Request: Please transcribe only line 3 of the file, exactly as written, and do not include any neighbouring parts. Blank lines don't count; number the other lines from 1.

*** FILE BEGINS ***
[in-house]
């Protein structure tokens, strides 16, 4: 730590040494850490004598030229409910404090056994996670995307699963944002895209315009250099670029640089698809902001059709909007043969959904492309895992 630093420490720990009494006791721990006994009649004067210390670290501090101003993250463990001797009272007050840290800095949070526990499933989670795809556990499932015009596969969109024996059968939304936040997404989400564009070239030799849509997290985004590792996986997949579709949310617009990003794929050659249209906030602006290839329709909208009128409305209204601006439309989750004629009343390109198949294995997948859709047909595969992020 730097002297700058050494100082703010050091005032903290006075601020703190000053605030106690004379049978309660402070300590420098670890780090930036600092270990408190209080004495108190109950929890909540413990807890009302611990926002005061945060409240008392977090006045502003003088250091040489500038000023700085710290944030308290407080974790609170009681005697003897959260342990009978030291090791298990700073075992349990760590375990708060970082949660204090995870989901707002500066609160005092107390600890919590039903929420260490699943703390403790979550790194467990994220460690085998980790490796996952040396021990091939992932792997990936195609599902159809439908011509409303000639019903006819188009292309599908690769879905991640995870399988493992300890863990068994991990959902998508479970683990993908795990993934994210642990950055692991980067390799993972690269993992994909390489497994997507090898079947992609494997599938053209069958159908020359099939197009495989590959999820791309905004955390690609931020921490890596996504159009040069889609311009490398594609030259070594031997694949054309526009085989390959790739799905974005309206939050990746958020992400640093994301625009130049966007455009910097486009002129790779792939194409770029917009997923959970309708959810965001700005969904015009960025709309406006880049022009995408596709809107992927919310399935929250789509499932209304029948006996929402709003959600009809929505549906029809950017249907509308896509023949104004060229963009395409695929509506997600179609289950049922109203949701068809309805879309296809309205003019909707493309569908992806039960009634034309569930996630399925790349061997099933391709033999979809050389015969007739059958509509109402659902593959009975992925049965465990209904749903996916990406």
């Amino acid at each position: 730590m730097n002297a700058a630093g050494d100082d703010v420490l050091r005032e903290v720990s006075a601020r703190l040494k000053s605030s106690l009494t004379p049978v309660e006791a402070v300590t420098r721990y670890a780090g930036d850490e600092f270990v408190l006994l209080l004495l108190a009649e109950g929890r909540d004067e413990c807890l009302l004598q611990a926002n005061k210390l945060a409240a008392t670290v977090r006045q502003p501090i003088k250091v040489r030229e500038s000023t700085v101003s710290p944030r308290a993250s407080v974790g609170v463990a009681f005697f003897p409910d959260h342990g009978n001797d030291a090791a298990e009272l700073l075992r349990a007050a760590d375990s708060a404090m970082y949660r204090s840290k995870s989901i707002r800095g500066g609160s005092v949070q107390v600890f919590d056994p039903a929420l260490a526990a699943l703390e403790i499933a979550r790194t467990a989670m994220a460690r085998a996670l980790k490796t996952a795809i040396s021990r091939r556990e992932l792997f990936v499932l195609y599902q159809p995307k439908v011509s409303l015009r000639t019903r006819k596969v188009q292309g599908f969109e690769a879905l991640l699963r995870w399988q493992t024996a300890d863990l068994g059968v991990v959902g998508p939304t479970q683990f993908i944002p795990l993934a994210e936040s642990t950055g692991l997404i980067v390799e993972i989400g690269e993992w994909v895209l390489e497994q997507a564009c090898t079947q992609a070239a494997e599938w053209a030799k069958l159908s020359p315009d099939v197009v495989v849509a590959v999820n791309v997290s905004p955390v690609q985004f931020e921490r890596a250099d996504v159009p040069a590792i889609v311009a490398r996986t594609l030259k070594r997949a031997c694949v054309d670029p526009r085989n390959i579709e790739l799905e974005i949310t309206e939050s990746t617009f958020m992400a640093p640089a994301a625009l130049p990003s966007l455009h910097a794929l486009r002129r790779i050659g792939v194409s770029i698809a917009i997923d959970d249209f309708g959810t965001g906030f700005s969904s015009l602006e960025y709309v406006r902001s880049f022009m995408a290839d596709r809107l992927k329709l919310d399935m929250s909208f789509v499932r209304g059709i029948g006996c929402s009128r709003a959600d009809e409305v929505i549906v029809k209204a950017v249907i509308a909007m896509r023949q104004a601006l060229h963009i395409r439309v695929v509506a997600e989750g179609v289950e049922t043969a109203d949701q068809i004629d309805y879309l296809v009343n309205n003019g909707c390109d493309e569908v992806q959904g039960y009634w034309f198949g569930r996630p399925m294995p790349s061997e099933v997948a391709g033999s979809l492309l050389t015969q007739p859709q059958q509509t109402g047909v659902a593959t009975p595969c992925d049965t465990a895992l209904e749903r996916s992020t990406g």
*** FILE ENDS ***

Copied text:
């Amino acid at each position: 730590m730097n002297a700058a630093g050494d100082d703010v420490l050091r005032e903290v720990s006075a601020r703190l040494k000053s605030s106690l009494t004379p049978v309660e006791a402070v300590t420098r721990y670890a780090g930036d850490e600092f270990v408190l006994l209080l004495l108190a009649e109950g929890r909540d004067e413990c807890l009302l004598q611990a926002n005061k210390l945060a409240a008392t670290v977090r006045q502003p501090i003088k250091v040489r030229e500038s000023t700085v101003s710290p944030r308290a993250s407080v974790g609170v463990a009681f005697f003897p409910d959260h342990g009978n001797d030291a090791a298990e009272l700073l075992r349990a007050a760590d375990s708060a404090m970082y949660r204090s840290k995870s989901i707002r800095g500066g609160s005092v949070q107390v600890f919590d056994p039903a929420l260490a526990a699943l703390e403790i499933a979550r790194t467990a989670m994220a460690r085998a996670l980790k490796t996952a795809i040396s021990r091939r556990e992932l792997f990936v499932l195609y599902q159809p995307k439908v011509s409303l015009r000639t019903r006819k596969v188009q292309g599908f969109e690769a879905l991640l699963r995870w399988q493992t024996a300890d863990l068994g059968v991990v959902g998508p939304t479970q683990f993908i944002p795990l993934a994210e936040s642990t950055g692991l997404i980067v390799e993972i989400g690269e993992w994909v895209l390489e497994q997507a564009c090898t079947q992609a070239a494997e599938w053209a030799k069958l159908s020359p315009d099939v197009v495989v849509a590959v999820n791309v997290s905004p955390v690609q985004f931020e921490r890596a250099d996504v159009p040069a590792i889609v311009a490398r996986t594609l030259k070594r997949a031997c694949v054309d670029p526009r085989n390959i579709e790739l799905e974005i949310t309206e939050s990746t617009f958020m992400a640093p640089a994301a625009l130049p990003s966007l455009h910097a794929l486009r002129r790779i050659g792939v194409s770029i698809a917009i997923d959970d249209f309708g959810t965001g906030f700005s969904s015009l602006e960025y709309v406006r902001s880049f022009m995408a290839d596709r809107l992927k329709l919310d399935m929250s909208f789509v499932r209304g059709i029948g006996c929402s009128r709003a959600d009809e409305v929505i549906v029809k209204a950017v249907i509308a909007m896509r023949q104004a601006l060229h963009i395409r439309v695929v509506a997600e989750g179609v289950e049922t043969a109203d949701q068809i004629d309805y879309l296809v009343n309205n003019g909707c390109d493309e569908v992806q959904g039960y009634w034309f198949g569930r996630p399925m294995p790349s061997e099933v997948a391709g033999s979809l492309l050389t015969q007739p859709q059958q509509t109402g047909v659902a593959t009975p595969c992925d049965t465990a895992l209904e749903r996916s992020t990406g």